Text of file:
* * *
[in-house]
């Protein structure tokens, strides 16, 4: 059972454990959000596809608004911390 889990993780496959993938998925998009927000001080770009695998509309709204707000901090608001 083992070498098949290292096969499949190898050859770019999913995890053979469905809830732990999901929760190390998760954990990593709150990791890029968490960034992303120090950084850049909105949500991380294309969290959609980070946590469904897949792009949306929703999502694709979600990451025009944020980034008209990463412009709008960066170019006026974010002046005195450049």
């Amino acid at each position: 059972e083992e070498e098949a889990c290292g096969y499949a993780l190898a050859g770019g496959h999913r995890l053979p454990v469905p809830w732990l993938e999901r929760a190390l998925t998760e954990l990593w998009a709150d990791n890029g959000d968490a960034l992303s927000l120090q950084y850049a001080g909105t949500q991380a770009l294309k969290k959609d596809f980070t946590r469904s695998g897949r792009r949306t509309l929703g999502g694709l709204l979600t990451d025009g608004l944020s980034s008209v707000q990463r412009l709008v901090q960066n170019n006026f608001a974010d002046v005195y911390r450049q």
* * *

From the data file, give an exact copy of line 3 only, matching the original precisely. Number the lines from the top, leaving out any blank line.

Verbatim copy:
């Amino acid at each position: 059972e083992e070498e098949a889990c290292g096969y499949a993780l190898a050859g770019g496959h999913r995890l053979p454990v469905p809830w732990l993938e999901r929760a190390l998925t998760e954990l990593w998009a709150d990791n890029g959000d968490a960034l992303s927000l120090q950084y850049a001080g909105t949500q991380a770009l294309k969290k959609d596809f980070t946590r469904s695998g897949r792009r949306t509309l929703g999502g694709l709204l979600t990451d025009g608004l944020s980034s008209v707000q990463r412009l709008v901090q960066n170019n006026f608001a974010d002046v005195y911390r450049q």